Along with the new technologies, journalism is being pummelled by the great global economic nosedive. The crisis was brought on by excesses of the corporate class. Journalism, chiefly south of the border, didn't put up much of a challenge to the moneyed men before they climbed aboard their golden runaway trains - just like it didn't put up much of a challenge to the pap trotted out to justify the Iraq war.
So, while the fourth estate is in dire straits, sympathy isn't exactly washing over the walls. Nor should it be. Journalism got corporate and soft. If, in the post-Watergate era, it leaned too much to the anti-establishment side, abetting welfare-state excesses, it has now been much the opposite, abetting easy routes to war and market chaos.
As media ownership became concentrated in the hands of a few corporate giants, journalists too often came to reflect the ethos of those corporate giants. Counterculture voices of the left, traditional sources of opposition to corporate rule and war, were marginalized. In the Watergate era, they held prime place. But the boomers got old and tired and, in the past decade or so, the neo-cons blew them off the map.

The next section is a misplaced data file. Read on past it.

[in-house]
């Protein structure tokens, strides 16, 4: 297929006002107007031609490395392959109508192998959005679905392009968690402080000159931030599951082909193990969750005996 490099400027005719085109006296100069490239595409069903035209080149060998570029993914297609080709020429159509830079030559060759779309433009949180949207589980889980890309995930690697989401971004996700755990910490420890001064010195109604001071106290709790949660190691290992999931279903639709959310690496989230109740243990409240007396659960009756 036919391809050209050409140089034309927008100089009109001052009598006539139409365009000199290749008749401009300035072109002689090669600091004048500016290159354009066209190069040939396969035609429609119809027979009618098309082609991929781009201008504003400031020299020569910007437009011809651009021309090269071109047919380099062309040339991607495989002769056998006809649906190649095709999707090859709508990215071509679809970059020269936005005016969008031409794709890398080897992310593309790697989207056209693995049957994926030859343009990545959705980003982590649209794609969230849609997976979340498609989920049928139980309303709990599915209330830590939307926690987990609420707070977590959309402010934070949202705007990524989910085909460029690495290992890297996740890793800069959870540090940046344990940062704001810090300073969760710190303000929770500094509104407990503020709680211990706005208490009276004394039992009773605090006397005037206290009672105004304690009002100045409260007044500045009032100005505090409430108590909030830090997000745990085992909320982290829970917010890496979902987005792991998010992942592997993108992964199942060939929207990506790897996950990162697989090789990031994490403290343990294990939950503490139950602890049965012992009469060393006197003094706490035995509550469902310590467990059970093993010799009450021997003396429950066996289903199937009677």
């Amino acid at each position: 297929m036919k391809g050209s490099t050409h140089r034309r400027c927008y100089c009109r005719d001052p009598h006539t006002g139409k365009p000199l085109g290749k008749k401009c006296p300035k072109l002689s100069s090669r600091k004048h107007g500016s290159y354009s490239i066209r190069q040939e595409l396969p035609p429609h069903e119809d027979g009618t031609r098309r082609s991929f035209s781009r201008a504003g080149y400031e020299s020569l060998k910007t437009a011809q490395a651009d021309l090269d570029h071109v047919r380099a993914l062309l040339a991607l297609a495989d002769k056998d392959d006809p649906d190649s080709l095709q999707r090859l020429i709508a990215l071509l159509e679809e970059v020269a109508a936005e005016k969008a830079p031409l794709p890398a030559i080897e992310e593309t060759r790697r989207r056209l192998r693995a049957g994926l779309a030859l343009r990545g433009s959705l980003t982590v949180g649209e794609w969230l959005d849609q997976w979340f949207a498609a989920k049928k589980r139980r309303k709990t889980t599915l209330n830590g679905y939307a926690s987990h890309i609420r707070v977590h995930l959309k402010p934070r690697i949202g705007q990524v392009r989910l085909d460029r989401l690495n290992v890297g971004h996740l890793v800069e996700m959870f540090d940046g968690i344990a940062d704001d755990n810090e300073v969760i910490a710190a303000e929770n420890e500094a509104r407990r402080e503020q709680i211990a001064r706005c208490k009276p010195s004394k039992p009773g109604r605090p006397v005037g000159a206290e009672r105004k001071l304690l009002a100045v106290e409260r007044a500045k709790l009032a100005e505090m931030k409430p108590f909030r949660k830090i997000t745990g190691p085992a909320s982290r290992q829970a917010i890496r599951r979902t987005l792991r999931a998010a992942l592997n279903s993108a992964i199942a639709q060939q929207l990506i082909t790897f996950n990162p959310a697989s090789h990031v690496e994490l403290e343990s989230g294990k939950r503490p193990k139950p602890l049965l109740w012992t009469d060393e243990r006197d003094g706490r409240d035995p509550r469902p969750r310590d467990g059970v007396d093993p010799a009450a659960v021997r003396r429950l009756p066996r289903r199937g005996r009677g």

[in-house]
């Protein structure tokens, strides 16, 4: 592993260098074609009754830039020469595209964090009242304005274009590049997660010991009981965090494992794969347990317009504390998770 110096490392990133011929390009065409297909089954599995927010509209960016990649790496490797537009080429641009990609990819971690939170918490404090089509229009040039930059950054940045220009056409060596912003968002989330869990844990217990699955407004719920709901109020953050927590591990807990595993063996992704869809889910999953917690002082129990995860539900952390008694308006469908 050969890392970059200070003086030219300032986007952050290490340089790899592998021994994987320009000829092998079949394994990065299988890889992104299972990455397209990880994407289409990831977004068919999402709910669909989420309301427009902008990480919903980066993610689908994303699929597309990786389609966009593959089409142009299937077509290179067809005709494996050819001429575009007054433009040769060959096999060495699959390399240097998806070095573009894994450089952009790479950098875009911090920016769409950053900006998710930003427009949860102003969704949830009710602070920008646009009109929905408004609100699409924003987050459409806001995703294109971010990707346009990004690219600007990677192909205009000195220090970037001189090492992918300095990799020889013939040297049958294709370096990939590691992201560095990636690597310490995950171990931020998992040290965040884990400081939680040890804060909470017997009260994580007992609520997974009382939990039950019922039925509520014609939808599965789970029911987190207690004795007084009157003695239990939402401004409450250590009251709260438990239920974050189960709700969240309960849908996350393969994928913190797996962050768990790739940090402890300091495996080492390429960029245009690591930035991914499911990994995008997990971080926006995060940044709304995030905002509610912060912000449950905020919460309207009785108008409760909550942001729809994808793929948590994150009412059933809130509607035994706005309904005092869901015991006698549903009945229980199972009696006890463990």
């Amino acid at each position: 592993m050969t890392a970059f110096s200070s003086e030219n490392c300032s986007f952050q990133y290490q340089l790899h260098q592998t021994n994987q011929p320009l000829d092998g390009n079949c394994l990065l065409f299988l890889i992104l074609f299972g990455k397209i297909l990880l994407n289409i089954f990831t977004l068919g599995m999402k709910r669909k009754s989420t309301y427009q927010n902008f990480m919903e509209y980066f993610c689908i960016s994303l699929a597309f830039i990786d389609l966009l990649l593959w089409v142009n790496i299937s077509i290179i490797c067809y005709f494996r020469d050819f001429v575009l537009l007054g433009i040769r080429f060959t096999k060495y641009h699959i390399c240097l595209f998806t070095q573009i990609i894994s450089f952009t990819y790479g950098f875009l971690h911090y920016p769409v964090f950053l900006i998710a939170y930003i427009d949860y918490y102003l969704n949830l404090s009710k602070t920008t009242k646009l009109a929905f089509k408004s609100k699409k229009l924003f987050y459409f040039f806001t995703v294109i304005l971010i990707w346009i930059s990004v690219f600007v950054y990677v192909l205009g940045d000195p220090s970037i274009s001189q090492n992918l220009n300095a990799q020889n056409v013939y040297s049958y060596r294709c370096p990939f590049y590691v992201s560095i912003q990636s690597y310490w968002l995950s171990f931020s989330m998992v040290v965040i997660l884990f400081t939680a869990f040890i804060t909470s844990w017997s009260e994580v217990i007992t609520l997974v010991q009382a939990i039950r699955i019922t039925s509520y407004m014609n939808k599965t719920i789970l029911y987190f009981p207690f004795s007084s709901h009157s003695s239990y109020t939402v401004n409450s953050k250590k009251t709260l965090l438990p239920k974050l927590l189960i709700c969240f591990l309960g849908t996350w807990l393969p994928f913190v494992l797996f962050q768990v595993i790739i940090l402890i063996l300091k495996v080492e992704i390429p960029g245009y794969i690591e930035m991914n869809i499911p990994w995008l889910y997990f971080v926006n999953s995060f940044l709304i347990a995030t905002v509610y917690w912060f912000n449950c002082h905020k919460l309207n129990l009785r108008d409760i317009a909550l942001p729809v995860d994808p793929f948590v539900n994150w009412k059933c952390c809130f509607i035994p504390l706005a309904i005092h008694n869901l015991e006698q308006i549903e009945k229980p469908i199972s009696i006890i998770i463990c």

Canadian journalism moved to the right of the population. In the United States, Fox News and the like-minded encouraged a climate in which Wall Street and the Pentagon ran rampant. And now, after the Bush nightmare and Iraq, there's the market convulsions and AIG that should have the Fox breed running away from every mirror in sight. We could be at the tipping point wherein a counterculture wave rolls in. More courage and daring and Jon Stewart-type outrage is in order - new rogues of journalism to set us straight. From those corporate owners who sought to impose their bias, the media need regain its independence.